Talking About Self-Esteem


The conversation began with, “I don’t think that I am smart enough to do …..”

That’s all I heard.  I confess.  I was eavesdropping.  When I heard those words my first thought was – Of course you cannot do it if you think that you cannot!  And then my mind went tripping away on a discussion of self esteem.   I thought about what I knew.  To be sure that I was defining it properly, I looked the words up in the dictionary, the Oxford dictionary to be exact. – self-esteem NOUN

  • Confidence in one’s own worth or abilities; self-respect.

    ‘assertiveness training for those with low self-esteem’

I thought about all the people that I know that have trouble with their self-esteem. I thought about how people change their self view.  In life, we need to have confidence in our ability to make the right decisions/choices to help us move through life.  When an opportunity comes up, it is a doorway to something new.  Not taking the door may close on a chance to make a life change.

I remembered a class that I taught on assessing one’s self.  There were ten simple questions to answer. The answers were: a) much of the time   b) some of the time  c) almost never.  (Remember, there are many ways to assess self-esteem.  There are other quizzes, counsellors, or professionals that can give you a much more definitive answer than this short little test.  This is not to replace professional advice or counselling.)

The questions are:

  1. My feelings are easily hurt.
  2. I get very upset if someone criticizes me, even if it is “constructive criticism.”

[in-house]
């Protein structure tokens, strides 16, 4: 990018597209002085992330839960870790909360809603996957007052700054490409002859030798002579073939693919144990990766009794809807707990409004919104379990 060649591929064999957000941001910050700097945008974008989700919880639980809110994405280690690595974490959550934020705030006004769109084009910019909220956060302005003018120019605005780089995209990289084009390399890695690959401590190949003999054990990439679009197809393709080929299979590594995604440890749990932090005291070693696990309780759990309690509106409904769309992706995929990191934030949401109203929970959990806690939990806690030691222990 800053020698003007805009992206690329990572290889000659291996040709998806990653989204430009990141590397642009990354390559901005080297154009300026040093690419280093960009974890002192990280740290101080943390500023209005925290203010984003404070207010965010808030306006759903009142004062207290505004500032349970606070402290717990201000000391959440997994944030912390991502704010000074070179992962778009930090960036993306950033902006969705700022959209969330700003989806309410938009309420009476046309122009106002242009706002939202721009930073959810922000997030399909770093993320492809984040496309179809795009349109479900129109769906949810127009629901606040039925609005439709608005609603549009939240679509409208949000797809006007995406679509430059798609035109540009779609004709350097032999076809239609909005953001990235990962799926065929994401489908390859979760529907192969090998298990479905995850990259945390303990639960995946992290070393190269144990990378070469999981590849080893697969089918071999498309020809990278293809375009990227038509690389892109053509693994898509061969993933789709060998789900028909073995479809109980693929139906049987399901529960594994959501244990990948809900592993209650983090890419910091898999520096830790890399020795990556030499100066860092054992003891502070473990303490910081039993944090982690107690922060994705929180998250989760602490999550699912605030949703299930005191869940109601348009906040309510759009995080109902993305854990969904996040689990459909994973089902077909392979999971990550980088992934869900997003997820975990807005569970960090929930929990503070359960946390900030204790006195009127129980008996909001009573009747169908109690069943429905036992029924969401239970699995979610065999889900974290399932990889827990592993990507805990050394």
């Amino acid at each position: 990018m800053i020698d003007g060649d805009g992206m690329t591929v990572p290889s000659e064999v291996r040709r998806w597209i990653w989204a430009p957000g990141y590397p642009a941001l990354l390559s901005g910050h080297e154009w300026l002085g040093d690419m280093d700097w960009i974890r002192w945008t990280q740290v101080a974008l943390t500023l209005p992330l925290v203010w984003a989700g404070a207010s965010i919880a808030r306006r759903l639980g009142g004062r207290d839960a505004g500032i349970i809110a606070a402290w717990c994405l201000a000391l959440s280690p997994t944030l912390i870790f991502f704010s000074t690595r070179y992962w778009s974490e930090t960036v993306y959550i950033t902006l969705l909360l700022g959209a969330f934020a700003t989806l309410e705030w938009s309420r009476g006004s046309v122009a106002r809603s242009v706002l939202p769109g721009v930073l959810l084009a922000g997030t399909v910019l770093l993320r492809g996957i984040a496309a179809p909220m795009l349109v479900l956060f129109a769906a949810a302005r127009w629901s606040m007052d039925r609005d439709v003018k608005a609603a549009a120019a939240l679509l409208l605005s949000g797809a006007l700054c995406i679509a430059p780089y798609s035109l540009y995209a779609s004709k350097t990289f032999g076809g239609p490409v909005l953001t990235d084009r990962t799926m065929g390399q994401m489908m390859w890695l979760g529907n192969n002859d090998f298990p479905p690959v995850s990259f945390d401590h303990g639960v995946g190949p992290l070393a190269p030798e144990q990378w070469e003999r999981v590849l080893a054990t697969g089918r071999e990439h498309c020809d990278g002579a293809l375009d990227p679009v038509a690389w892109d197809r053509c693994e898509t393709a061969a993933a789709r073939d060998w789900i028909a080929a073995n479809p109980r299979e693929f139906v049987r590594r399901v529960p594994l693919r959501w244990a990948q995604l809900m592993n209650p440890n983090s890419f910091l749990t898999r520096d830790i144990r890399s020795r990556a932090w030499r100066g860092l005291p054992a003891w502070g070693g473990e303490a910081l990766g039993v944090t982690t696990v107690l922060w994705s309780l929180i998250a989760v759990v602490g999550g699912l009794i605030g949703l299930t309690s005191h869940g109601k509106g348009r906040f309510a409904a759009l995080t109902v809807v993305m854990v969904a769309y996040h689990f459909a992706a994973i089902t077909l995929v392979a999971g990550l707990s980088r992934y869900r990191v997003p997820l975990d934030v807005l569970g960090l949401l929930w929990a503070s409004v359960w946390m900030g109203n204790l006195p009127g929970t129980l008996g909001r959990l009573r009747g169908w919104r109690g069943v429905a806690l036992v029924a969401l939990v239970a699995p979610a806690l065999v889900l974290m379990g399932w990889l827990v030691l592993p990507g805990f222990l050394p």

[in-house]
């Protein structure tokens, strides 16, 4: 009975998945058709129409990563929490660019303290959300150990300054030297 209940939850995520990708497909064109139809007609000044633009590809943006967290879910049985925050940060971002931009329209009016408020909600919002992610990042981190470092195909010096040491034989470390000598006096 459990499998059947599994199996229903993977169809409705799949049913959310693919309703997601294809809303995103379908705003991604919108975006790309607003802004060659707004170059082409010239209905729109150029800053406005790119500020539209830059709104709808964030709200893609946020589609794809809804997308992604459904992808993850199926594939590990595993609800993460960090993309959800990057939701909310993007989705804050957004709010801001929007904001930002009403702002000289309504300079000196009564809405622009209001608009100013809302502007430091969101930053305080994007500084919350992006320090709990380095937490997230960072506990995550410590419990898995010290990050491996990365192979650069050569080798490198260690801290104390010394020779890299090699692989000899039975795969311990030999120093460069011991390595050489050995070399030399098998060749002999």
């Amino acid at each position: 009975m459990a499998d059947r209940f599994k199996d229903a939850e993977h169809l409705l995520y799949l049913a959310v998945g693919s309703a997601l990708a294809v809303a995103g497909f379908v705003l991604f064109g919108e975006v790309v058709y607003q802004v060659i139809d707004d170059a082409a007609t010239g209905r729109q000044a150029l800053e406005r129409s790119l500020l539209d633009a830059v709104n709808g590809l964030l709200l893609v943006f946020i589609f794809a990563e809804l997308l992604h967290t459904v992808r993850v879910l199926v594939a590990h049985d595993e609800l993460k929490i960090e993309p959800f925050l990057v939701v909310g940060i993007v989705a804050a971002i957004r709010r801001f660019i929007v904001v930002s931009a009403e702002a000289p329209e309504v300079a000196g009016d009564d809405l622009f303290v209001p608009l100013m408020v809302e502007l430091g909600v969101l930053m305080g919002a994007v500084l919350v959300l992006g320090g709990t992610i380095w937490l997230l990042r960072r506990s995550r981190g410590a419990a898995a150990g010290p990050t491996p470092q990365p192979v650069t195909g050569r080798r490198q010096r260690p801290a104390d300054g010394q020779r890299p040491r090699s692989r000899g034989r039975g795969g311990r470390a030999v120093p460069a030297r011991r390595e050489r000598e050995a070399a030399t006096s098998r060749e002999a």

3. I feel angry at myself if I make a mistake, even if it is an “honest mistake.”
  4. Instead of making decisions by myself, I usually ask other people what they think I should do.
  5. I usually go along with the group, even if I don’t really agree.
  6. I feel uncomfortable when someone gives me a compliment.
  7. I feel as if I don’t “measure up.” I never feel good enough.
  8. I frequently say negative things to myself, like telling myself I am stupid or fat or just no good.
  9. I don’t like what I see when I look in the mirror. I feel I am very unattractive.
  10. I find myself apologizing for things a lot, even things that aren’t really my fault.

As you might imagine, the more “almost never” answers that you have means that you are quite confident in yourself and your abilities to make good choices.  If your had the answer “some of the time” to many of the questions, then you seem to have a pessimistic view of yourself and your ability to make choices.  Some good coaching can get you back on track.  The answer “much of the time” to many of these questions, then you do not have a good self view, and you lack clarity in making choices.  Self work, coaching, and/or counselling will help change your outlook.

I am a fan of Louise Hay.  I love her affirmations.  Here is a set of affirmations for positive self-esteem.  Try saying or writing the affirmations out twenty-one times each over a period of twenty-one days.  Yes, twenty-one.  Research has shown that repetition over a twenty-one day stretch is what is required to change a habit, view, or belief.  Self-esteem is a belief system. You can change your beliefs.

Positive Affirmations for Self-Esteem

I am totally adequate for all situations.
I choose to feel good about myself. I am worthy of my own love.
I stand on my own two feet. I accept and use my own power.
It is safe for me to speak up for myself.
It does not matter what other people say or do. What matters is how I choose to react and what I choose to believe about myself.
I willingly release any need for struggle or suffering. I deserve all that is good.
Life supports me in every possible way.
I am wonderful, and I feel great. I am grateful for my life.
I have the self-esteem, power, and confidence to move forward in life with ease.
I am a radiant being, enjoying life to the fullest.

I am finished with my discussion on self-esteem.  Thanks for listening.

Many blessings.